… (h) By attention being called to the presence of strangers.

186. A Member shall not interrupt another Member while speaking, unless …

… (d) To call attention to the presence of strangers.

355. When a Committee is examining Witnesses, strangers may be admitted, but shall be excluded at the request of any Member, or at the discretion of the Chair of the Committee, and shall always be excluded when the Committee is deliberating.

357. No Stranger, or Member not being of the Committee, shall be admitted, at any time, to a Secret Committee.

412. No Members of this House shall bring any Stranger into any parts of the House appropriated to the Members of this House, while the House, or a Committee of the Whole House, is sitting.

104. House of Assembly of Tasmania, Standing and sessional orders and rules, August 2009, viewed 12 November 2009, http://www.parliament.tas.gov.au/ha/So&Sessionals.pdf

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413. The Speaker only shall have the privilege of admitting Strangers to the Body of the House.

414. If at any sitting of the House, or in a Committee of the Whole House, any Member takes notice that Strangers are present, the Speaker, or the Chair of Committees, as the case may be, shall forthwith put the Question that Strangers be ordered to withdraw, which Question shall be decided without Debate: Provided that the Speaker, or the Chair, may, whenever thought fit, order the withdrawal of Strangers from any part of the House.

Tasmania Legislative Council105

138. After division called

After a division has been called for �¤

Visitors withdraw

(1) Visitors will withdraw from the body of the Chamber…

192. Admission of strangers

When a Committee is examining witnesses, strangers may be admitted, but shall be excluded at the request of any Member, or at the discretion of the Chair of the Committee, and shall always be excluded when the Committee is deliberating.

339. Visitors to council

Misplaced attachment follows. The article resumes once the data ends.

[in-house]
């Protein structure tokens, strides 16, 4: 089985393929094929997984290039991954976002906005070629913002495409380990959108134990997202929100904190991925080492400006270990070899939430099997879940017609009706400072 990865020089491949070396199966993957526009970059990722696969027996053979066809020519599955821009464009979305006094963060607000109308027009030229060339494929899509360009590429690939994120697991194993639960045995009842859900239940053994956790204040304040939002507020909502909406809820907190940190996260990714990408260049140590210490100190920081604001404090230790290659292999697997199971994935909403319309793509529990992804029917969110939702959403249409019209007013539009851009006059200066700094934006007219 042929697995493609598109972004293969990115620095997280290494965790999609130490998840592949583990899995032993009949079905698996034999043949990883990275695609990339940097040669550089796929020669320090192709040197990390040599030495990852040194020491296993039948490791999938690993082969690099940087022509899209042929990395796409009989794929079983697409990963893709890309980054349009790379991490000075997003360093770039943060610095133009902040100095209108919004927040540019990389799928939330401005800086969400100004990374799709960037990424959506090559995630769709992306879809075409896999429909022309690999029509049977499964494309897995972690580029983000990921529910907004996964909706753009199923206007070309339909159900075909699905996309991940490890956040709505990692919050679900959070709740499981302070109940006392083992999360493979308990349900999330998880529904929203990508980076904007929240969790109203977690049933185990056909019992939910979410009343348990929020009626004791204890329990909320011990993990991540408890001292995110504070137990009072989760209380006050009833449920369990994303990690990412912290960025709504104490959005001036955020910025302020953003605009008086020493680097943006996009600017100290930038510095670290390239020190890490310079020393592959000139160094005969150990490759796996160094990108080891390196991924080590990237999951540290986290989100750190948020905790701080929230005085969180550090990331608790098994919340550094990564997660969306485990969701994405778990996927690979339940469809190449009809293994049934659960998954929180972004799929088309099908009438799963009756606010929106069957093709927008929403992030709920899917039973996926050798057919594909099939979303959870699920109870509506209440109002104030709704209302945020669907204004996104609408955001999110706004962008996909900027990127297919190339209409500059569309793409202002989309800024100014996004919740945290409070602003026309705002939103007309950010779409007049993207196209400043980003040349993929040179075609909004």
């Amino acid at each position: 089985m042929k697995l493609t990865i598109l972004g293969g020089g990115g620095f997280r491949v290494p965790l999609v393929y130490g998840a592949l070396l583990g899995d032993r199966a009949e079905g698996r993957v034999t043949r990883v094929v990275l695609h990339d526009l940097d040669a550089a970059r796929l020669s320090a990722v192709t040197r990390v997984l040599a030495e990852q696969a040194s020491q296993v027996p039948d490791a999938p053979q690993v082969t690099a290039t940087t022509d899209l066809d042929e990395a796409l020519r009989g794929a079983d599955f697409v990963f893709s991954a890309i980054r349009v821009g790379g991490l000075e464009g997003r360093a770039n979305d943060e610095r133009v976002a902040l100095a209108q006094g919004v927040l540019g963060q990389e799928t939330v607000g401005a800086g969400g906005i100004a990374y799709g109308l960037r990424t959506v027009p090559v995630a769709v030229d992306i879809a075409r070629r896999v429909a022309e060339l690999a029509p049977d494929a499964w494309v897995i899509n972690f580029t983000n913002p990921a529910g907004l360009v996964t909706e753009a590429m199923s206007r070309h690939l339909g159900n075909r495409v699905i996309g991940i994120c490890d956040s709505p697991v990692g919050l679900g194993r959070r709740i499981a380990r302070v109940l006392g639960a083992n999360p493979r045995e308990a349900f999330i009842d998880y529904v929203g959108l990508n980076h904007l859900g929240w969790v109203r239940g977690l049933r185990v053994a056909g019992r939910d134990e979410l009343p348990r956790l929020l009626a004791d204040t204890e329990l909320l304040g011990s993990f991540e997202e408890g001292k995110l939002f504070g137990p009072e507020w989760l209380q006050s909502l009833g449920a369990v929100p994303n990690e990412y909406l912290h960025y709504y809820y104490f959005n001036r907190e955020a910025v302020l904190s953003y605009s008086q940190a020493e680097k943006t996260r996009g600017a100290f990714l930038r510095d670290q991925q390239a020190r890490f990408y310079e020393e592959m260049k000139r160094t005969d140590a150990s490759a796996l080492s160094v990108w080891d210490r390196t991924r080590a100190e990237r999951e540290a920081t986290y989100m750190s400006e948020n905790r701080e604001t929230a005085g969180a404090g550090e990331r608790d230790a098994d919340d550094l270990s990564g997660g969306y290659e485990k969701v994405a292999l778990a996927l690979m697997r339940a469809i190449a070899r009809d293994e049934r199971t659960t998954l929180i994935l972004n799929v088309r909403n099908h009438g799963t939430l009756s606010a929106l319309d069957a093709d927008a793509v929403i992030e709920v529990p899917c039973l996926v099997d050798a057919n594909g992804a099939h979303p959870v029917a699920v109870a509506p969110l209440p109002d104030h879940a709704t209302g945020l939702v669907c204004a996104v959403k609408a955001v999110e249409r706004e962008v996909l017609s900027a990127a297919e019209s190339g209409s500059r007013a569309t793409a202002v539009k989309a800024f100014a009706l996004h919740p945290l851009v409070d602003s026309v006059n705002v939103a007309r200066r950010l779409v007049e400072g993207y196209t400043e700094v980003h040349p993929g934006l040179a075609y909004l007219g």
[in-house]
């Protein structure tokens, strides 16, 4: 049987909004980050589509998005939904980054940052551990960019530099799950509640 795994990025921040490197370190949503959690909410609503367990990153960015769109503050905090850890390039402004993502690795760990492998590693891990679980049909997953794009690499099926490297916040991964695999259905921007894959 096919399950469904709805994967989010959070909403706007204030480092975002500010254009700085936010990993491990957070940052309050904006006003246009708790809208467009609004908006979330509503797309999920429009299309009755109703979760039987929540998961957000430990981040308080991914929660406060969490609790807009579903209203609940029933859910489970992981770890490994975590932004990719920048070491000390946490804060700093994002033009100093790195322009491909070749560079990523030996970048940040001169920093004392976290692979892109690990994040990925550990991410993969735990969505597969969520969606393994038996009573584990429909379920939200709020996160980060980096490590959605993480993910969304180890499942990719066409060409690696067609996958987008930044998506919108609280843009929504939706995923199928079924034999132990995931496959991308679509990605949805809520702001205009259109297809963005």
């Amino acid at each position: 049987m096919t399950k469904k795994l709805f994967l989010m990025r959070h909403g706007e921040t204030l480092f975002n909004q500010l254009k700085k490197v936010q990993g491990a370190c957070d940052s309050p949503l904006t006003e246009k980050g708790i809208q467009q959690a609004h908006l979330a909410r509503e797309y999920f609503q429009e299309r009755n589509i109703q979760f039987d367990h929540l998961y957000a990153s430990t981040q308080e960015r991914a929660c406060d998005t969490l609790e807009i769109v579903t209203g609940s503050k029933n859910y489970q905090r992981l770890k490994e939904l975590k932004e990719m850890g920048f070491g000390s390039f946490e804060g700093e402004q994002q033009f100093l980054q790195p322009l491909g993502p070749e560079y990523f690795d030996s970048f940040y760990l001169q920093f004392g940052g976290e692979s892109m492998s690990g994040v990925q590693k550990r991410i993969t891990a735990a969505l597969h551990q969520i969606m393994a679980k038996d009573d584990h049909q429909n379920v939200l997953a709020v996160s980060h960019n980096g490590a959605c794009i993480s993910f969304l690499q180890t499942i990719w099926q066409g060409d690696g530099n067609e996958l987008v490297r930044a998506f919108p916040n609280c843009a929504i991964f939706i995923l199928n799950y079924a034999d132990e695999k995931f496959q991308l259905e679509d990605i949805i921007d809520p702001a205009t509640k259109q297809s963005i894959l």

(1) The President only shall have the privilege of admitting visitors to the President's reserve and the public gallery of the Council Chamber, but Members may admit visitors by leave of the President, to the President's reserve.

(2) The benches beyond the Bar of the Council may be used by Members of the Council, and Members and Table Officers of the Assembly.

(3) The Gallery against the southern wall of the Council chamber shall be the public gallery.

105. Legislative Council of Tasmania, Standing orders and rules, viewed 12 November 2009, http://www.parliament.tas.gov.au/lc/lcsor.pdf

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Western Australia Legislative Assembly106

Admittance of members of the Council and strangers to the Chamber

40. Only the Speaker may admit strangers onto the floor of the Chamber. When a division is called, strangers will withdraw. Members of the Council will be admitted to the Chamber in the area behind the Chair and may remain there during divisions.

Notice taken of strangers

41. If at any sitting a member objects to the presence of strangers the Speaker will put the question “That strangers be ordered to withdraw” and no debate or amendment is allowed.

Arrest of strangers in the Chamber or gallery

52. The Speaker may direct the taking into custody of a stranger who —

(1) Is in any part of the Chamber reserved for the members of the Assembly;

(2) Having been admitted to any part of the Chamber or gallery, misconducts themselves or does not withdraw when strangers are directed to withdraw;

(3) Wilfully interrupts the business of the Assembly;

(4) Obstructs the approaches to the Chamber; or

(5) Creates a disturbance within the precincts of the Chamber.

Speaker to report arrest of strangers

53. When the Speaker directs that a stranger be taken into custody under Standing Order 52, the Speaker will report this to the Assembly as soon as practicable.

Matters not open to debate or amendment

100. The following matters are not open to debate or amendment … [standing order] 41 Withdrawal of strangers.

Procedure for division